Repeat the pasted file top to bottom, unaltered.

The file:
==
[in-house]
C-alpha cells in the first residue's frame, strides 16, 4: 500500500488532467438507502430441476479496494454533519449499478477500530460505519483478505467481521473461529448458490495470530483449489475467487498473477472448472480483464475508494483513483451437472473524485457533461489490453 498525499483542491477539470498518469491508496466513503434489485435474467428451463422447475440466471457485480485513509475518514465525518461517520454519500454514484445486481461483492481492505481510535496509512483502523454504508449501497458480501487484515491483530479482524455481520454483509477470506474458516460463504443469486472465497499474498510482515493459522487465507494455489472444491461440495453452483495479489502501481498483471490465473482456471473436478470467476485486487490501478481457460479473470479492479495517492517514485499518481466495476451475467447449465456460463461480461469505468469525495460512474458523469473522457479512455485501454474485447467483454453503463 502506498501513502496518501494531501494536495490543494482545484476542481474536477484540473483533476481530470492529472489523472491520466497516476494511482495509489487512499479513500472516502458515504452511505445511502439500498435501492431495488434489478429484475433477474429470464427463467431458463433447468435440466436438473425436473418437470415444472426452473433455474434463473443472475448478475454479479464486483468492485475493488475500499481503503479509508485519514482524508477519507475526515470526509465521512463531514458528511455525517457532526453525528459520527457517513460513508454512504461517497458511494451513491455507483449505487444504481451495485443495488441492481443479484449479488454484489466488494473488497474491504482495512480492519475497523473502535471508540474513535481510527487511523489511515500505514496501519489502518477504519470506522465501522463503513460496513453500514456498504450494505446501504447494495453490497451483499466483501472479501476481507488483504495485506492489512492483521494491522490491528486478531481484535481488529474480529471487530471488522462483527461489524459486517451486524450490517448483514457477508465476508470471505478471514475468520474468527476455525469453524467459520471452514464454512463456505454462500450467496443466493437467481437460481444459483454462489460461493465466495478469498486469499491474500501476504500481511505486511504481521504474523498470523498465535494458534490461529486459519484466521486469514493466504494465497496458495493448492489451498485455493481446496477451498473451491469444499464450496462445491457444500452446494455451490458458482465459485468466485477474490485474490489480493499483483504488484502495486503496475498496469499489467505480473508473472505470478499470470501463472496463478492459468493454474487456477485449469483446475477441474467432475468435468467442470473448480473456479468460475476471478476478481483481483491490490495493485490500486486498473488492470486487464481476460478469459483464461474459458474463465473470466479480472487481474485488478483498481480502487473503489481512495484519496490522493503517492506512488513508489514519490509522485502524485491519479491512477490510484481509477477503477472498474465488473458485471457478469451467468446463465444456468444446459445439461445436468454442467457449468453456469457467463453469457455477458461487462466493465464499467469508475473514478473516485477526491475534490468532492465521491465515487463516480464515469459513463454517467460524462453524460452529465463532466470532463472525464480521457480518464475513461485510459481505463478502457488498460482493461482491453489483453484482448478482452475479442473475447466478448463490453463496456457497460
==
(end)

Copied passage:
[in-house]
C-alpha cells in the first residue's frame, strides 16, 4: 500500500488532467438507502430441476479496494454533519449499478477500530460505519483478505467481521473461529448458490495470530483449489475467487498473477472448472480483464475508494483513483451437472473524485457533461489490453 498525499483542491477539470498518469491508496466513503434489485435474467428451463422447475440466471457485480485513509475518514465525518461517520454519500454514484445486481461483492481492505481510535496509512483502523454504508449501497458480501487484515491483530479482524455481520454483509477470506474458516460463504443469486472465497499474498510482515493459522487465507494455489472444491461440495453452483495479489502501481498483471490465473482456471473436478470467476485486487490501478481457460479473470479492479495517492517514485499518481466495476451475467447449465456460463461480461469505468469525495460512474458523469473522457479512455485501454474485447467483454453503463 502506498501513502496518501494531501494536495490543494482545484476542481474536477484540473483533476481530470492529472489523472491520466497516476494511482495509489487512499479513500472516502458515504452511505445511502439500498435501492431495488434489478429484475433477474429470464427463467431458463433447468435440466436438473425436473418437470415444472426452473433455474434463473443472475448478475454479479464486483468492485475493488475500499481503503479509508485519514482524508477519507475526515470526509465521512463531514458528511455525517457532526453525528459520527457517513460513508454512504461517497458511494451513491455507483449505487444504481451495485443495488441492481443479484449479488454484489466488494473488497474491504482495512480492519475497523473502535471508540474513535481510527487511523489511515500505514496501519489502518477504519470506522465501522463503513460496513453500514456498504450494505446501504447494495453490497451483499466483501472479501476481507488483504495485506492489512492483521494491522490491528486478531481484535481488529474480529471487530471488522462483527461489524459486517451486524450490517448483514457477508465476508470471505478471514475468520474468527476455525469453524467459520471452514464454512463456505454462500450467496443466493437467481437460481444459483454462489460461493465466495478469498486469499491474500501476504500481511505486511504481521504474523498470523498465535494458534490461529486459519484466521486469514493466504494465497496458495493448492489451498485455493481446496477451498473451491469444499464450496462445491457444500452446494455451490458458482465459485468466485477474490485474490489480493499483483504488484502495486503496475498496469499489467505480473508473472505470478499470470501463472496463478492459468493454474487456477485449469483446475477441474467432475468435468467442470473448480473456479468460475476471478476478481483481483491490490495493485490500486486498473488492470486487464481476460478469459483464461474459458474463465473470466479480472487481474485488478483498481480502487473503489481512495484519496490522493503517492506512488513508489514519490509522485502524485491519479491512477490510484481509477477503477472498474465488473458485471457478469451467468446463465444456468444446459445439461445436468454442467457449468453456469457467463453469457455477458461487462466493465464499467469508475473514478473516485477526491475534490468532492465521491465515487463516480464515469459513463454517467460524462453524460452529465463532466470532463472525464480521457480518464475513461485510459481505463478502457488498460482493461482491453489483453484482448478482452475479442473475447466478448463490453463496456457497460